Modkit is an in-browser graphical programming environment for Arduino and Arduino compatible microcontrollers.
The preview release uses the Modkit CrimpCard tutorial from the Make article, so if you want to try it out, you might want to pick up a hard or digital copy.
Also Mac and Windows desktop widgets are available to download. The Linux widget is in the works.
Stop breadboarding and soldering – start making immediately! Adafruit’s Circuit Playground is jam-packed with LEDs, sensors, buttons, alligator clip pads and more. Build projects with Circuit Playground in a few minutes with the drag-and-drop MakeCode programming site, learn computer science using the CS Discoveries class on code.org, jump into CircuitPython to learn Python and hardware together, or even use Arduino IDE. Circuit Playground Express is the newest and best Circuit Playground board, with support for MakeCode, CircuitPython, and Arduino. It has a powerful processor, 10 NeoPixels, mini speaker, InfraRed receive and transmit, two buttons, a switch, 14 alligator clip pads, and lots of sensors: capacitive touch, IR proximity, temperature, light, motion and sound. A whole wide world of electronics and coding is waiting for you, and it fits in the palm of your hand.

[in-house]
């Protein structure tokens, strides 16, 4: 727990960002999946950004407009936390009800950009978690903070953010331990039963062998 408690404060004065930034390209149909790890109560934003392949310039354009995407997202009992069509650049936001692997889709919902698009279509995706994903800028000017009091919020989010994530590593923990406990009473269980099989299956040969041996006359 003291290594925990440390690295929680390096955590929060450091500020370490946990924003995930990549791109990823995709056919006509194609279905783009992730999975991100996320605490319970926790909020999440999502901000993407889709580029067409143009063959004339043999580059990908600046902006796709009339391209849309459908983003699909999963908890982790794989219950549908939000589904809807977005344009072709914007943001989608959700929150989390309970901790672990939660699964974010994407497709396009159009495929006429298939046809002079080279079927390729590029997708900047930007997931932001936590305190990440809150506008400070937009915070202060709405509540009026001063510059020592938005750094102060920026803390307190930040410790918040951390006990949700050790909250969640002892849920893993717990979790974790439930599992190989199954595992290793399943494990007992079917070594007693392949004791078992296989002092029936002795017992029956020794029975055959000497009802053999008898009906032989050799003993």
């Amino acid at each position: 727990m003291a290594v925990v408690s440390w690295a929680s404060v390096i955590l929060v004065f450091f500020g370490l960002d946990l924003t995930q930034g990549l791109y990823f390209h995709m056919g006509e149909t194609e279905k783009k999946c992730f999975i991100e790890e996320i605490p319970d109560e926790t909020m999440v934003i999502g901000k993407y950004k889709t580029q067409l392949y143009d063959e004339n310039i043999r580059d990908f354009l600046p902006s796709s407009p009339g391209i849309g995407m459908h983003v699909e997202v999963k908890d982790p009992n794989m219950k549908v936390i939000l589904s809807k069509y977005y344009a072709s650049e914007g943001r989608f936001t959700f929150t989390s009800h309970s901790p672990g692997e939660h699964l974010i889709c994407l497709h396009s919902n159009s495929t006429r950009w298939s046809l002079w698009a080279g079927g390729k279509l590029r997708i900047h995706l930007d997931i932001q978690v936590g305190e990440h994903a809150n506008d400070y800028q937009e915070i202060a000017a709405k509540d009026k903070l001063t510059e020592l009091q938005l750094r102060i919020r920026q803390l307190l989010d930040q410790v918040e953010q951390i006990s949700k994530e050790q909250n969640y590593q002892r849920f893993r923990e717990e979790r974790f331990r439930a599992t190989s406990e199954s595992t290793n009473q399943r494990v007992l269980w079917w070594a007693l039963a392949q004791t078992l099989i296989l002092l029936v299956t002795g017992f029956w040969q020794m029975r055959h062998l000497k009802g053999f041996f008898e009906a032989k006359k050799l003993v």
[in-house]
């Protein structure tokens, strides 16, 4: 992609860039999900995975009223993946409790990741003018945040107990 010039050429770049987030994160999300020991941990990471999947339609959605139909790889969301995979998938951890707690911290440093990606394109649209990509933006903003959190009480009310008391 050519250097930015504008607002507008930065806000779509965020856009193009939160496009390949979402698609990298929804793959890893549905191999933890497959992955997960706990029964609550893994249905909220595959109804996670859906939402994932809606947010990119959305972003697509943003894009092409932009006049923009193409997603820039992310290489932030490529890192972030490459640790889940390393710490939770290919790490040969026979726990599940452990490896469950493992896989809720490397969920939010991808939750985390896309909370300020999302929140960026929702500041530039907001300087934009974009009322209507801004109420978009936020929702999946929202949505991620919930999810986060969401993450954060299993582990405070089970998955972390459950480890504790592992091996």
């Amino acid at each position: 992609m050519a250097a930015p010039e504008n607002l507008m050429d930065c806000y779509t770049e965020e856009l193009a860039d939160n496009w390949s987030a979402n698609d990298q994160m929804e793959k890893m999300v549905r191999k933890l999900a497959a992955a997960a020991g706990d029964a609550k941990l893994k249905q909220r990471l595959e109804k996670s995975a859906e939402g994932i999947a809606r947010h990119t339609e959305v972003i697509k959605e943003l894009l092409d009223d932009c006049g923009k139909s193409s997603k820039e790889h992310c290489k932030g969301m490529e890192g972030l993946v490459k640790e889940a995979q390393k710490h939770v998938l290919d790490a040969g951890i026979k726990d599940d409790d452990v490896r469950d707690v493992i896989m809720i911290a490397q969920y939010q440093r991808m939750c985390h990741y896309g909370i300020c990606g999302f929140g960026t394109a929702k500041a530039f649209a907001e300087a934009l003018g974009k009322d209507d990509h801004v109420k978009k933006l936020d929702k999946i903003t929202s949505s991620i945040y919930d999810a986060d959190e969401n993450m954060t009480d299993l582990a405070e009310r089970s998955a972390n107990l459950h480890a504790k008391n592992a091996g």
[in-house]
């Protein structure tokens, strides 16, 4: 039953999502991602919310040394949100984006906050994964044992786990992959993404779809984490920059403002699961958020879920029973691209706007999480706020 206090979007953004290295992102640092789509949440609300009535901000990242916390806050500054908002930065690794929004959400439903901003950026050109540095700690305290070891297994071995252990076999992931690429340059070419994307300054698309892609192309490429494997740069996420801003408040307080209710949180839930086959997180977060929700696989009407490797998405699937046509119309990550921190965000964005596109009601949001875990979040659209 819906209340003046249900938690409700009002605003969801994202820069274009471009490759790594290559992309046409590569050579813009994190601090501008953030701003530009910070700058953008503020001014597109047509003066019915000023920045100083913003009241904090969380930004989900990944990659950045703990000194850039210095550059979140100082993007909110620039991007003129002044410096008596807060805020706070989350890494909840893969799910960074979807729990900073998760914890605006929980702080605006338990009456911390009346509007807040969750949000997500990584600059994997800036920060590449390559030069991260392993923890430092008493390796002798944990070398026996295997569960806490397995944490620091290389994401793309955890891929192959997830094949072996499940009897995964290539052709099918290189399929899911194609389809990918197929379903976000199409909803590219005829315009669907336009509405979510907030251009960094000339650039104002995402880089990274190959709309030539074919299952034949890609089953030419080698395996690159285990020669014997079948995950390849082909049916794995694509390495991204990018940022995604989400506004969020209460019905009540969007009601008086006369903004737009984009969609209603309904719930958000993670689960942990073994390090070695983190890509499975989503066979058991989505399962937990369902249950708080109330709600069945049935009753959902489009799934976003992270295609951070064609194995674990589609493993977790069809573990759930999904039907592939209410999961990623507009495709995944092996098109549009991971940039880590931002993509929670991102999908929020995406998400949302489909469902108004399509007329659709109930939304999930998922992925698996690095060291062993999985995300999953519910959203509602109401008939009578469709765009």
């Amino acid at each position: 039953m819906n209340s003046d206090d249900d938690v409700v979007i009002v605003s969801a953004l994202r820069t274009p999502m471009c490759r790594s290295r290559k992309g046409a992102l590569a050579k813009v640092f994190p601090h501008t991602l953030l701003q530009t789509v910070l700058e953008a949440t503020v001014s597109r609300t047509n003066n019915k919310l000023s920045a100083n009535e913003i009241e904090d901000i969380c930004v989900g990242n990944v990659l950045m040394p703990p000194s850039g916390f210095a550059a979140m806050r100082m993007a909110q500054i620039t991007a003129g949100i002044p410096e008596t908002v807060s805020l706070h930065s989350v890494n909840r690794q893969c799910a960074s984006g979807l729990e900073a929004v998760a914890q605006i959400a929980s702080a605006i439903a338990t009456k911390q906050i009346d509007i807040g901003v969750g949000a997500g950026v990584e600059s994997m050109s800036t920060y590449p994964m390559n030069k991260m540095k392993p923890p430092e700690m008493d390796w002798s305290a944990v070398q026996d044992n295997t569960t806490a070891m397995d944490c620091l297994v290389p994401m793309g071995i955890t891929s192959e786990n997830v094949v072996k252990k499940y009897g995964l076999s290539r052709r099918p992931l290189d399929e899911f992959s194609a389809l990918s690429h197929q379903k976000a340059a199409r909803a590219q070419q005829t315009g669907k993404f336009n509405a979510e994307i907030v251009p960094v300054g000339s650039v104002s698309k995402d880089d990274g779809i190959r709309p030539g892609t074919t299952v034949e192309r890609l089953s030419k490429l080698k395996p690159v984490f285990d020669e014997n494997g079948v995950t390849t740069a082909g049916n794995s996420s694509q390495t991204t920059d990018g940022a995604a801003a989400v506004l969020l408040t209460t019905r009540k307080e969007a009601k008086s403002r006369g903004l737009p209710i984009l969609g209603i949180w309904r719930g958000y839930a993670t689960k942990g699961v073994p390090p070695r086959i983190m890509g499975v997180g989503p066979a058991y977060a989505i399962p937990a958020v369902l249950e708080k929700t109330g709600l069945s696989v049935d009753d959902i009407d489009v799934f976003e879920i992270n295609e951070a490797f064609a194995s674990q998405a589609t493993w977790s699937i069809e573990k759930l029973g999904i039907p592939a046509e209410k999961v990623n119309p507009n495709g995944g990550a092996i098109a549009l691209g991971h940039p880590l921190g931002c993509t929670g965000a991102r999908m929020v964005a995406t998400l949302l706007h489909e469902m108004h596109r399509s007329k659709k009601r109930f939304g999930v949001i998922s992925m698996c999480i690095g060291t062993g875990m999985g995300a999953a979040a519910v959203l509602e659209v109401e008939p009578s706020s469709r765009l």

Python for Microcontrollers — Python snakes its way on the SparkFun SAMD21 Mini, Hackaday.io, 10k thanks, and Tim’s magazine #Python #Adafruit #CircuitPython @circuitpython @micropython @ThePSF @Adafruit
Get the only spam-free daily newsletter about wearables, running a "maker business", electronic tips and more! Subscribe at AdafruitDaily.com !
From an educational perspective, I dig this. The style is inspired by stuff like Scratch, Sprog!, Pipes, App Inventor, and the like: emphasizing visual understanding over almost all other concerns, rather than miring the user down in syntax, performance, or toolchain issues. It’s a great way to learn programming without all the stuff that can make programming such an incredible hassle. 🙂
But, from a technical and social perspective, I worry about platforms like this and mbed, “compilers-as-a-service”, where we’re handing off the means of producing for the hardware we’ve purchased to someone else (and leaving it to their whims to continue operating the service or not; or continue operating it for free after they have a locked-in customer base).
Something just doesn’t smell right about this approach to me. Depending on closed software to actually use the open hardware we own feels like it runs counter to the cultural movement that got us here in the first place.
Just an FYI the windows widget has been available since Jan 31st. But the CrimpCard is the only sketch they have so far.